from The Century Dictionary.
- noun The act of electrolyzing. Also spelled
from the GNU version of the Collaborative International Dictionary of English.
- noun The act or the process of electrolyzing.
from Wiktionary, Creative Commons Attribution/Share-Alike License.
from Wiktionary, Creative Commons Attribution/Share-Alike License
The true composition of the salts thus formed by copper and cyanide of potassium has not yet been determined, but their relations to the battery and electrolyzation are peculiar.
In concluding this division _on the intensity necessary for electrolyzation_, I cannot resist pointing out the following remarkable conclusion in relation to intensity generally.
Hence I conclude that the nitric acid does not undergo electrolyzation, but the water only; that the oxygen at the _anode_ is always a primary result, but that the products at the _cathode_ are often secondary, and due to the reaction of the hydrogen upon the nitric acid.
The new mode of discharge which electrolyzation presents must surely be an evidence of the _action of contiguous particles_; and as this appears to depend directly upon a previous inductive state, which is the same with common induction, it greatly strengthens the argument which refers induction in all cases to an action of contiguous particles also (1295, &c.).
_Contact of metals_ not necessary for electrolyzation, 879.
This discharge, whether it be by conduction through a wire with infinite velocity (1652.), or by electrolyzation with its corresponding and exceeding slow motion (1651.), or by spark, and probably even by convection, produces a transverse magnetic action always the same in kind and direction.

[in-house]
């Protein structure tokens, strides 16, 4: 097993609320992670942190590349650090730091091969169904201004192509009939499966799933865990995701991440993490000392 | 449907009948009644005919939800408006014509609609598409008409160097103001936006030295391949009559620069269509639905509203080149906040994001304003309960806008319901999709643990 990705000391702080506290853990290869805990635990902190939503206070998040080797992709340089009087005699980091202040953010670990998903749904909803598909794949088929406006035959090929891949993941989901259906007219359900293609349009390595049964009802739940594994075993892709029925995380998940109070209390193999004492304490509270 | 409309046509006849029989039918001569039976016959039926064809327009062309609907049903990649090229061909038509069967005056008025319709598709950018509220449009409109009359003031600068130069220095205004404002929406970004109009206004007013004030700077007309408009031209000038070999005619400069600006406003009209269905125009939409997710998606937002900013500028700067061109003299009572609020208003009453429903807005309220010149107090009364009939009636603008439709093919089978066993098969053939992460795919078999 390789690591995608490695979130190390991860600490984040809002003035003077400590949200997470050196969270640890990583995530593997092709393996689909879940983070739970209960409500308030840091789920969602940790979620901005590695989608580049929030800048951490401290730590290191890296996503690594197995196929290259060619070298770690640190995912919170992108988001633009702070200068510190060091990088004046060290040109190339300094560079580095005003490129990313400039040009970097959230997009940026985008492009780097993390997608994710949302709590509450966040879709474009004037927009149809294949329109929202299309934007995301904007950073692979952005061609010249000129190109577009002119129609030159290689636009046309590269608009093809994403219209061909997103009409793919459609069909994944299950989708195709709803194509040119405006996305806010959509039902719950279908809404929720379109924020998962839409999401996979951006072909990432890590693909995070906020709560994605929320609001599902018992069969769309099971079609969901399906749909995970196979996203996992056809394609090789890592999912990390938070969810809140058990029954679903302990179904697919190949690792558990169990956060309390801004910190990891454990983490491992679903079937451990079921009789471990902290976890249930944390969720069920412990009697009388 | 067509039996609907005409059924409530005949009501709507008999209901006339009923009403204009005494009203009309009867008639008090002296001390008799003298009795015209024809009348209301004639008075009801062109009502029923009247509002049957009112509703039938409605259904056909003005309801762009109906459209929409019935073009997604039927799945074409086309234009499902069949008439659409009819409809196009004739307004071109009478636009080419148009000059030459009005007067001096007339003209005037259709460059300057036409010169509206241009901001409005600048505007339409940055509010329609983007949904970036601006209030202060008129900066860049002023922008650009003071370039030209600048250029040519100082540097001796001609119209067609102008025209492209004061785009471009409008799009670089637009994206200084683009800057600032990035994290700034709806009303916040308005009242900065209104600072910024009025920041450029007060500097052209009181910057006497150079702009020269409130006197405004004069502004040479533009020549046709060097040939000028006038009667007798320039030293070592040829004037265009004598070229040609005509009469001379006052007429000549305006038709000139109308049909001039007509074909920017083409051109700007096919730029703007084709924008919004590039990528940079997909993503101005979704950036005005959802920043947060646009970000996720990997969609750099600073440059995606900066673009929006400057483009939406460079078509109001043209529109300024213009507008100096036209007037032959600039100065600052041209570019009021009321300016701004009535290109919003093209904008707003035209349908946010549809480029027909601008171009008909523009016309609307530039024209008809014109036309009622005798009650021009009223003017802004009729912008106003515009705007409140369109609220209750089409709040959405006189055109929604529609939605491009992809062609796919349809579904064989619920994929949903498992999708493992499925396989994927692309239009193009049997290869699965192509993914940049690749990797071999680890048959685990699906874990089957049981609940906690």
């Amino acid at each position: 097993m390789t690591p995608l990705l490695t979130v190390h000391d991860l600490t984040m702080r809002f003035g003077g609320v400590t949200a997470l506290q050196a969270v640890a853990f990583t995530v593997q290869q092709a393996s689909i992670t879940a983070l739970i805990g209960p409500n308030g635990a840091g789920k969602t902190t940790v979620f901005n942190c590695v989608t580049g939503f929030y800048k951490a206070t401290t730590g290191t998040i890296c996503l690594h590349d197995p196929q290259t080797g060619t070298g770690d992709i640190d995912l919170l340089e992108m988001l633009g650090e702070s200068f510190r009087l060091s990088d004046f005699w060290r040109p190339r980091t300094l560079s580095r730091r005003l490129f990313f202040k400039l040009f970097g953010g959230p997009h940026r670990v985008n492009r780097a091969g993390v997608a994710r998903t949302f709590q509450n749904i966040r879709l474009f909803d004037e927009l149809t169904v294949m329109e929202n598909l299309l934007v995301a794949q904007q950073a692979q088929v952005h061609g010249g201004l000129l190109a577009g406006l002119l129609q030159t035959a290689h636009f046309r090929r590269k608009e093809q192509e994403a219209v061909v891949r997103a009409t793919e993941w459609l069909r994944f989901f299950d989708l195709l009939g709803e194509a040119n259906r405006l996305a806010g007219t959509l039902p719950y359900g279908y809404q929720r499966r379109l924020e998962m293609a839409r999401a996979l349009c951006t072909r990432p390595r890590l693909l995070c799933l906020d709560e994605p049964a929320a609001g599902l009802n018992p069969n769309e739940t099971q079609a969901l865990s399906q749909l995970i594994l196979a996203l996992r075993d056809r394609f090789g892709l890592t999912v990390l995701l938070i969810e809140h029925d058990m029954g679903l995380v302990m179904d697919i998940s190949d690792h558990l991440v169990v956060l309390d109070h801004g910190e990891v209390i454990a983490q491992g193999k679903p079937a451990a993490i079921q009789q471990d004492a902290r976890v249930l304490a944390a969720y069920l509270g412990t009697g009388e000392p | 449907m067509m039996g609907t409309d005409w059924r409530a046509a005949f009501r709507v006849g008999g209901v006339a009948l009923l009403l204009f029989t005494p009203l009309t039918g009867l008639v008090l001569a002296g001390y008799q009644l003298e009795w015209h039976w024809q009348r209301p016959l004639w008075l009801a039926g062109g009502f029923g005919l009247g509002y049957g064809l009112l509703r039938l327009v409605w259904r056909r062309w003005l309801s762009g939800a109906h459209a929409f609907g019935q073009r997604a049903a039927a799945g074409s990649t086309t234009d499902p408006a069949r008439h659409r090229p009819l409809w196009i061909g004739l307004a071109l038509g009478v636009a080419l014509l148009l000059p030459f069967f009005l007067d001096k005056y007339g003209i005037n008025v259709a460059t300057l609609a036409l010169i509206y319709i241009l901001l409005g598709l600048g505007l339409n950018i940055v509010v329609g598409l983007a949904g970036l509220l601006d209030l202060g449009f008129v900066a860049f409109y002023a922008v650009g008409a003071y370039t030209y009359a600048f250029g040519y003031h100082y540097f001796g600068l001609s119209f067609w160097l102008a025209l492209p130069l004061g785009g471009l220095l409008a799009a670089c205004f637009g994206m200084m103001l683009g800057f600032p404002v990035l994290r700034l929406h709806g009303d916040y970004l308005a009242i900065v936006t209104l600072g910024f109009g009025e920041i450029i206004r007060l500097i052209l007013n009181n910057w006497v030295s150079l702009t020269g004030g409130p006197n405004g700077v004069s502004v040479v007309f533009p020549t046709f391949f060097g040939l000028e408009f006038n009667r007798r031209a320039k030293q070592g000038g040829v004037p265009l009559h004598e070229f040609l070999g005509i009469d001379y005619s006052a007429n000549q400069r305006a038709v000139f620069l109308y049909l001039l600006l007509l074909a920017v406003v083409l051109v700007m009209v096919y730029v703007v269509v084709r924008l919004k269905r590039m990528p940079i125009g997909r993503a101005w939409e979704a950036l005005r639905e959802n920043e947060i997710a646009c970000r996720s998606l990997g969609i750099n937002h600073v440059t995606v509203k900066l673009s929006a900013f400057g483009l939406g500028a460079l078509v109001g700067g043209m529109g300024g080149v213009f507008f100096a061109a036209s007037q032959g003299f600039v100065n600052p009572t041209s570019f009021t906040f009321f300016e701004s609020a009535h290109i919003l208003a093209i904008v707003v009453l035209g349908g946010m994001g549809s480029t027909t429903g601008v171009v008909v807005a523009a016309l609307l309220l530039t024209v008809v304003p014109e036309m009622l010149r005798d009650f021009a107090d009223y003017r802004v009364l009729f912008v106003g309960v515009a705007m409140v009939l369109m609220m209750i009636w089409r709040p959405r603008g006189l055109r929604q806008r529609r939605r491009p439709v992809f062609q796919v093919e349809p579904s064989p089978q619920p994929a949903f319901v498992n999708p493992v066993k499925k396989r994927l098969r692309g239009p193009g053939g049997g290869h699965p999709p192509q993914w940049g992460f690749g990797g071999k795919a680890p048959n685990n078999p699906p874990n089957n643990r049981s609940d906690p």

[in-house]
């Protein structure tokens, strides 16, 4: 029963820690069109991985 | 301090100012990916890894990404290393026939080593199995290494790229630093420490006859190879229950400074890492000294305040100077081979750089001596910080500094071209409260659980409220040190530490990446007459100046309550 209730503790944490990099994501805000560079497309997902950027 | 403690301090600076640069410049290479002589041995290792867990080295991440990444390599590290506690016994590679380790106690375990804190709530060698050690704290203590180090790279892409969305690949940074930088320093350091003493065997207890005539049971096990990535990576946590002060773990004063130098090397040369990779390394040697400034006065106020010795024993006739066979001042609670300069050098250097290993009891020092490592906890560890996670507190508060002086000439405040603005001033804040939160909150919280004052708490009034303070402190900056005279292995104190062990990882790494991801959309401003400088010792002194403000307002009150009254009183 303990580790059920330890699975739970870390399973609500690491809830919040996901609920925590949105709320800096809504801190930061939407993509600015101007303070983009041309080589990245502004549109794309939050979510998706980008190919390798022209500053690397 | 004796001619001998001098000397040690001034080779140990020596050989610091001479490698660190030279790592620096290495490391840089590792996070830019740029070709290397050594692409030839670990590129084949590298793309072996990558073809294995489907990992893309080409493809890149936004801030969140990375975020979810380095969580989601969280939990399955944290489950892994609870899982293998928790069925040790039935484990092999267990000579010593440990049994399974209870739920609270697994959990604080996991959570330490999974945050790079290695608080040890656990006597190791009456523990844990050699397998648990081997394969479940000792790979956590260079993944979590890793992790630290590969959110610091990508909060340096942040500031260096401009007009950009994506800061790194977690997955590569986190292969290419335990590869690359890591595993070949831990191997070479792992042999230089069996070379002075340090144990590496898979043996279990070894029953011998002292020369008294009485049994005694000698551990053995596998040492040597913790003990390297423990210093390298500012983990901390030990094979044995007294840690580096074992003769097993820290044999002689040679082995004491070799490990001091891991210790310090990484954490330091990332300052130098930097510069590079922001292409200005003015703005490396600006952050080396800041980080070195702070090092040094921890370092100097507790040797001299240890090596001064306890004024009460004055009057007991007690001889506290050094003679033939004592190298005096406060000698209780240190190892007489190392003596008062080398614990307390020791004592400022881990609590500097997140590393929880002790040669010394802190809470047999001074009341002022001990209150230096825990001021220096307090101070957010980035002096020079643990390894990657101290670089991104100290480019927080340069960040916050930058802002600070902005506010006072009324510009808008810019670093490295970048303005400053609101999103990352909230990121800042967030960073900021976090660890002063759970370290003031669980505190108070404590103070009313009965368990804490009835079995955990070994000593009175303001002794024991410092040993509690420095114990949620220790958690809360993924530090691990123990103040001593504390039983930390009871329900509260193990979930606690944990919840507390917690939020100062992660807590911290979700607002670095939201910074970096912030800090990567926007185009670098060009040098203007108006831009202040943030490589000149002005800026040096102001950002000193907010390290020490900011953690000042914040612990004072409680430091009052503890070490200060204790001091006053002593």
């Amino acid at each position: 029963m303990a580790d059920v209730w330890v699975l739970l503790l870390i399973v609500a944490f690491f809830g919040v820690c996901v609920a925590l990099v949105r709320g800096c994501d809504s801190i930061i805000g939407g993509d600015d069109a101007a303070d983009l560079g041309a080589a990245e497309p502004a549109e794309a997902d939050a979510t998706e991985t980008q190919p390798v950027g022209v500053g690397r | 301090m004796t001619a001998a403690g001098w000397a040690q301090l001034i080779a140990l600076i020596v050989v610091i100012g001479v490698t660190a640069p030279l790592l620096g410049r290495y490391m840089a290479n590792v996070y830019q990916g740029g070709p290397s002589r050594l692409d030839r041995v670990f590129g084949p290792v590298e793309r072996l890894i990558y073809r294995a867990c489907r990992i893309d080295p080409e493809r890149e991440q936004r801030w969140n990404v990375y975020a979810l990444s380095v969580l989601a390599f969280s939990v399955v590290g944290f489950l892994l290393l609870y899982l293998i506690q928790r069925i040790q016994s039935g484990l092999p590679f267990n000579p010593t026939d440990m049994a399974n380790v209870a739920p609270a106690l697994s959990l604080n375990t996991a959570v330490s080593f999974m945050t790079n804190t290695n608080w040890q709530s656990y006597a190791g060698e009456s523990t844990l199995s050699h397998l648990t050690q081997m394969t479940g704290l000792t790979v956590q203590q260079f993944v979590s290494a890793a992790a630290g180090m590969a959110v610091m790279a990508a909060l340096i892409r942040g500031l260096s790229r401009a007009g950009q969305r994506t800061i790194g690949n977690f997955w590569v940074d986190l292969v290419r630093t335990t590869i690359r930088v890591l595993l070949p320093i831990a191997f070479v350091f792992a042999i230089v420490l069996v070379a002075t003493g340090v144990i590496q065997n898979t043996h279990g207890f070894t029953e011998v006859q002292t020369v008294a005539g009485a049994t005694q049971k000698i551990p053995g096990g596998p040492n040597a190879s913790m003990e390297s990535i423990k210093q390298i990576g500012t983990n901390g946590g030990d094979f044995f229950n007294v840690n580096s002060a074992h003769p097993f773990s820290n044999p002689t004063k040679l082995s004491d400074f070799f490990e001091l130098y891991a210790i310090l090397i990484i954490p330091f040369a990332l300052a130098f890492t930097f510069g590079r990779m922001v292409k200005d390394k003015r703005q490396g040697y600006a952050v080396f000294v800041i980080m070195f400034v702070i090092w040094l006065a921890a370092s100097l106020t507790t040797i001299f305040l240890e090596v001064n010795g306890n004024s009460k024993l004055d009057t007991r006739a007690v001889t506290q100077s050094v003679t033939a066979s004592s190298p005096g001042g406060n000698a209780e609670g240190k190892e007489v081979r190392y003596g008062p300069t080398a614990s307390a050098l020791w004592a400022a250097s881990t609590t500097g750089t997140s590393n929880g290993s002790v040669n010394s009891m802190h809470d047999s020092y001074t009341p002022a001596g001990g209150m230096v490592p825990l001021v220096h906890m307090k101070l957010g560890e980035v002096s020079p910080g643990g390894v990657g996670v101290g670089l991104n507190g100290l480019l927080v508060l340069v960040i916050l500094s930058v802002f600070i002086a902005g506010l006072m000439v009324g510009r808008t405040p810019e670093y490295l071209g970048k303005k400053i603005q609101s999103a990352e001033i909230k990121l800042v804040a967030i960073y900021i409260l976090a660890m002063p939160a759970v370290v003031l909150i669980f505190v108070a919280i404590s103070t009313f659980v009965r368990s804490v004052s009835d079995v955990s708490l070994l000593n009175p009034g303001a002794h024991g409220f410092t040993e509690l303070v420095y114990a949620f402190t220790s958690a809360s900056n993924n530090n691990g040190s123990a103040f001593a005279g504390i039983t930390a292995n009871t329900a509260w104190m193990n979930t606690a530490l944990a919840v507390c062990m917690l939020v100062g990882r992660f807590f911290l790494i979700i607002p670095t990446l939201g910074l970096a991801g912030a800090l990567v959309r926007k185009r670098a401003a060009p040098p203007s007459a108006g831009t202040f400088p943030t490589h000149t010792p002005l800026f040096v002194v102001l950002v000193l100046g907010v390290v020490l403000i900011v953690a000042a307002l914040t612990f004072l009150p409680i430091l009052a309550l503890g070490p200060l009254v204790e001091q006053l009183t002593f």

Though a compound formed by very powerful affinity, it yields up its elements under the influence of a very feeble electric current; and it is doubtful whether a case of electrolyzation can occur, where, being present, it is not resolved into its first principles.
But, besides that, many which before resisted electrolyzation, now yielded up their elements.
Yet we have it under perfect command; can evolve, direct, and employ it at pleasure; and when it has performed its full work of electrolyzation, it has only separated the elements of _a single grain of water_.
Thus nitric acid proves to be the best for this purpose; its superiority appears to depend upon its favouring the electrolyzation of the liquid in the cells of the trough upon the principles already explained